Perhaps the world’s rarest and most endangered antelope, the hirola is the sole survivor of a formerly diverse group, and is often referred to as a living fossil.
They are the sole member of their genus, Beatragus, they come from the larger family of Bovidae; which include sheep, buffalo, cows and antelopes. The hirola belongs to the subfamily Alcelaphinae (which includes hartebeests, wildebeests, and topi). This subfamily is thought to have diverged from the other bovid subfamilies during the early Miocene around 7 million years ago, probably as a result of the separation of the African and Eurasian continents.
The name hirola derives from the Somali pastoral community, which has given refuge to this species and consider it to have spiritual significance which is linked to cattle keeping. They consider its presence a good sign and they fear that if it goes they will lose all their cattle as well.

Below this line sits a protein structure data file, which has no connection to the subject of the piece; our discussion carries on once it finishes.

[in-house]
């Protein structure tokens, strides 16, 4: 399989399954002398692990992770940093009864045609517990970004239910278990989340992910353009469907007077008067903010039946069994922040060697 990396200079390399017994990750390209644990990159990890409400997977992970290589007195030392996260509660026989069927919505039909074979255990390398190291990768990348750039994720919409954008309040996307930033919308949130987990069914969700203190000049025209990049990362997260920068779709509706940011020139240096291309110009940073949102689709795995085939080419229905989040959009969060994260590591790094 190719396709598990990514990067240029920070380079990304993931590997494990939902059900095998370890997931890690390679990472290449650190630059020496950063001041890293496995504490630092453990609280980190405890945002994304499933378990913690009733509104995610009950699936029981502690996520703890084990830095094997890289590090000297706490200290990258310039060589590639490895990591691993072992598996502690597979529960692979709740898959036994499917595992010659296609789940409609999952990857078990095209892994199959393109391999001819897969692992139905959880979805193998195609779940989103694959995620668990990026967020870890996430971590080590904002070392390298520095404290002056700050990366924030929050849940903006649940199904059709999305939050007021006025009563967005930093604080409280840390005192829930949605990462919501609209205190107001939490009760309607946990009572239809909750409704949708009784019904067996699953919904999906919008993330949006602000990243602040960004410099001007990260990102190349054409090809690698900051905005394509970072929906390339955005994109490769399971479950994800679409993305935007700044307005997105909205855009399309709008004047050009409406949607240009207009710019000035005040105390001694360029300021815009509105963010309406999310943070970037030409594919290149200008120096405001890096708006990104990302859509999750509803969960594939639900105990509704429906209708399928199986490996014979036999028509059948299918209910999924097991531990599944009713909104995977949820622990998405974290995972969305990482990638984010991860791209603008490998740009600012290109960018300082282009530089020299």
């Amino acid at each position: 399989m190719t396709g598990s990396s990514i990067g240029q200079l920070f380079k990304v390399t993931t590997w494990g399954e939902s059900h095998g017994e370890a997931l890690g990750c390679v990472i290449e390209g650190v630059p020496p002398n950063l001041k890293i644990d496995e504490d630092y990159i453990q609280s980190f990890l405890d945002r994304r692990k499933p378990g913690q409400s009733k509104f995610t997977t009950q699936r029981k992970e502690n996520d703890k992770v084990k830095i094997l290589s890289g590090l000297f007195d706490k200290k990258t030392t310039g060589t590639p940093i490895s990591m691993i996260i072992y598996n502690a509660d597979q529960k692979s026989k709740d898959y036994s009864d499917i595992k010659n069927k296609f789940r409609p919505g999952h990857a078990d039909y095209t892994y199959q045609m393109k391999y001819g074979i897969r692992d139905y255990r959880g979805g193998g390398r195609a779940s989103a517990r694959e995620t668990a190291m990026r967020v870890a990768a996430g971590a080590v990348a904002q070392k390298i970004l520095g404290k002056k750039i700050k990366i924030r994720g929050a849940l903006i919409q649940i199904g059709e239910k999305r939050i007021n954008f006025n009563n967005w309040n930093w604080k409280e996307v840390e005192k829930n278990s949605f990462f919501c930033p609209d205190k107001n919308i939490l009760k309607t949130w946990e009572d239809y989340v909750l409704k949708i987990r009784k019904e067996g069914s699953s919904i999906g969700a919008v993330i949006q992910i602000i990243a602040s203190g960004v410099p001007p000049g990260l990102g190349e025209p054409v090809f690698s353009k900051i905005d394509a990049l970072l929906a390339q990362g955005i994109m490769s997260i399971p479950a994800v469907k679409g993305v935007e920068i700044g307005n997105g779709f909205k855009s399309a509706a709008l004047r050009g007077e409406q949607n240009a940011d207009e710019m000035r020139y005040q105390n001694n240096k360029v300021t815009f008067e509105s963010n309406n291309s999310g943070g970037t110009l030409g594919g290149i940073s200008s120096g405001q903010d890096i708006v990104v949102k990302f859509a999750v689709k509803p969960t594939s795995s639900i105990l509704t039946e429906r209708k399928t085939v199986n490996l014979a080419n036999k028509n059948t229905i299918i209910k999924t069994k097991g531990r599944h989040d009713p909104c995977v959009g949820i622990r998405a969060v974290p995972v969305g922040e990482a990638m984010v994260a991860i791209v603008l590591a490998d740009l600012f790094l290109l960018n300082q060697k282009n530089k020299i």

Hirola have dark glands under their eyes used to mark their territories, giving them the name the four eyed antelope. Once common throughout East Africa, the hirola has suffered a devastating decline in the last 30 years, with numbers plummeting from around 14,000 in the 1970s to an estimated 600 today. The surviving hirola are threatened by drought, poaching and habitat loss. Intensive conservation efforts are needed if this rare and beautiful antelope is to survive.
- Order: Cetartiodactyla
- Family: Bovidae
- Population: 402 - 466
- Trend: decreasing
- Size: 1.2 - 2m (?)
- Weight: 68 - 115kg (?)
Hirola are restricted to an area of approximately 7,600 km² along the border of Kenya and Somalia. In Kenya the species is found in the Ijara, Garissa, Tana River and Lamu districts. There is a small translocated population in Tsavo East National Park, outside the species’ natural range.
Habitat and Ecology
The hirola are found in short-grassed, seasonally arid plains between dry acacia bush and coastal forest. They are selective grazers, with their diet consisting mainly of short grasses.